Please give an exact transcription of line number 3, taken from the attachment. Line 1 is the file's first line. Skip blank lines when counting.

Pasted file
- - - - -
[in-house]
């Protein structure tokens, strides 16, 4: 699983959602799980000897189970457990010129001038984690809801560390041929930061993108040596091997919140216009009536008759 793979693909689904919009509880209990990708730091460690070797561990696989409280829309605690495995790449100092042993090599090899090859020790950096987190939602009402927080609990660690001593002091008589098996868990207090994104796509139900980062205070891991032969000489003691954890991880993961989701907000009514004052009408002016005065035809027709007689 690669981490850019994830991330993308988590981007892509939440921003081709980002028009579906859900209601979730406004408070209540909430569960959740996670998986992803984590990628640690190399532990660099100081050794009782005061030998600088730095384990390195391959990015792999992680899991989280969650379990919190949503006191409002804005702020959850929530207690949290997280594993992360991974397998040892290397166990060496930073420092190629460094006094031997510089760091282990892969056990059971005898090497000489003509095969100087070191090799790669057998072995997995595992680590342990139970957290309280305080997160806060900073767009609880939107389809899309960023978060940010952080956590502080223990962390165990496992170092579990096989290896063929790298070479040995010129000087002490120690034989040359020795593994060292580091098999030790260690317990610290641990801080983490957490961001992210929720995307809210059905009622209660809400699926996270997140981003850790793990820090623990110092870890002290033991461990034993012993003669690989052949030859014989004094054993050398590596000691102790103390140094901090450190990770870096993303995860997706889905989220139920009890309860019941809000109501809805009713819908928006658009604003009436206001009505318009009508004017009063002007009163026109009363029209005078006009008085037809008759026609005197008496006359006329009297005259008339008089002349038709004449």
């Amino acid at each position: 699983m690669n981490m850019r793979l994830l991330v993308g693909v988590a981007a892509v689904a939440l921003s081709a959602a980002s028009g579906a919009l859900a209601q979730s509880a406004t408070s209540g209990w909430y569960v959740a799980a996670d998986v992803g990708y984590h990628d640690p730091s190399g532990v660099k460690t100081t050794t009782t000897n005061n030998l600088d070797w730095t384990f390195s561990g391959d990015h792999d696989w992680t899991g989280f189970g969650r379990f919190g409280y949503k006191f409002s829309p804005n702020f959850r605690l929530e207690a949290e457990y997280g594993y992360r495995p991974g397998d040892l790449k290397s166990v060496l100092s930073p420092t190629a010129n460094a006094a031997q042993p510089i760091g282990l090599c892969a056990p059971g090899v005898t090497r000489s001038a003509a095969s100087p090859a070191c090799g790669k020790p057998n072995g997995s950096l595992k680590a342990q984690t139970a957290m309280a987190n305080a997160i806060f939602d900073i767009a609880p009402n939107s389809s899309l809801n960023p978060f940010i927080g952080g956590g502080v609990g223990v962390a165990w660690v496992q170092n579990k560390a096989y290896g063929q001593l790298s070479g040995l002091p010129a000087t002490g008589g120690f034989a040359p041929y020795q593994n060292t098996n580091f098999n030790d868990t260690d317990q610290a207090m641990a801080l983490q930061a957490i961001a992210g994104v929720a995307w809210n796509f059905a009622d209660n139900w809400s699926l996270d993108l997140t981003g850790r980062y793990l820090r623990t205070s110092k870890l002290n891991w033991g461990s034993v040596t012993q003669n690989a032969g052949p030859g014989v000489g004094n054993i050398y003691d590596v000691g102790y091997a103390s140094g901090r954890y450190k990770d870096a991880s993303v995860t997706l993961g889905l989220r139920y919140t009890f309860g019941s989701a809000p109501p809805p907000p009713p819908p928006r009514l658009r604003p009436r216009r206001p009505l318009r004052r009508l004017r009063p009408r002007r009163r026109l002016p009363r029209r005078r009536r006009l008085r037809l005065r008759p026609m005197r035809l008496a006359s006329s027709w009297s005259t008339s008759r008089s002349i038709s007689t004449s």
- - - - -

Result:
């Amino acid at each position: 699983m690669n981490m850019r793979l994830l991330v993308g693909v988590a981007a892509v689904a939440l921003s081709a959602a980002s028009g579906a919009l859900a209601q979730s509880a406004t408070s209540g209990w909430y569960v959740a799980a996670d998986v992803g990708y984590h990628d640690p730091s190399g532990v660099k460690t100081t050794t009782t000897n005061n030998l600088d070797w730095t384990f390195s561990g391959d990015h792999d696989w992680t899991g989280f189970g969650r379990f919190g409280y949503k006191f409002s829309p804005n702020f959850r605690l929530e207690a949290e457990y997280g594993y992360r495995p991974g397998d040892l790449k290397s166990v060496l100092s930073p420092t190629a010129n460094a006094a031997q042993p510089i760091g282990l090599c892969a056990p059971g090899v005898t090497r000489s001038a003509a095969s100087p090859a070191c090799g790669k020790p057998n072995g997995s950096l595992k680590a342990q984690t139970a957290m309280a987190n305080a997160i806060f939602d900073i767009a609880p009402n939107s389809s899309l809801n960023p978060f940010i927080g952080g956590g502080v609990g223990v962390a165990w660690v496992q170092n579990k560390a096989y290896g063929q001593l790298s070479g040995l002091p010129a000087t002490g008589g120690f034989a040359p041929y020795q593994n060292t098996n580091f098999n030790d868990t260690d317990q610290a207090m641990a801080l983490q930061a957490i961001a992210g994104v929720a995307w809210n796509f059905a009622d209660n139900w809400s699926l996270d993108l997140t981003g850790r980062y793990l820090r623990t205070s110092k870890l002290n891991w033991g461990s034993v040596t012993q003669n690989a032969g052949p030859g014989v000489g004094n054993i050398y003691d590596v000691g102790y091997a103390s140094g901090r954890y450190k990770d870096a991880s993303v995860t997706l993961g889905l989220r139920y919140t009890f309860g019941s989701a809000p109501p809805p907000p009713p819908p928006r009514l658009r604003p009436r216009r206001p009505l318009r004052r009508l004017r009063p009408r002007r009163r026109l002016p009363r029209r005078r009536r006009l008085r037809l005065r008759p026609m005197r035809l008496a006359s006329s027709w009297s005259t008339s008759r008089s002349i038709s007689t004449s």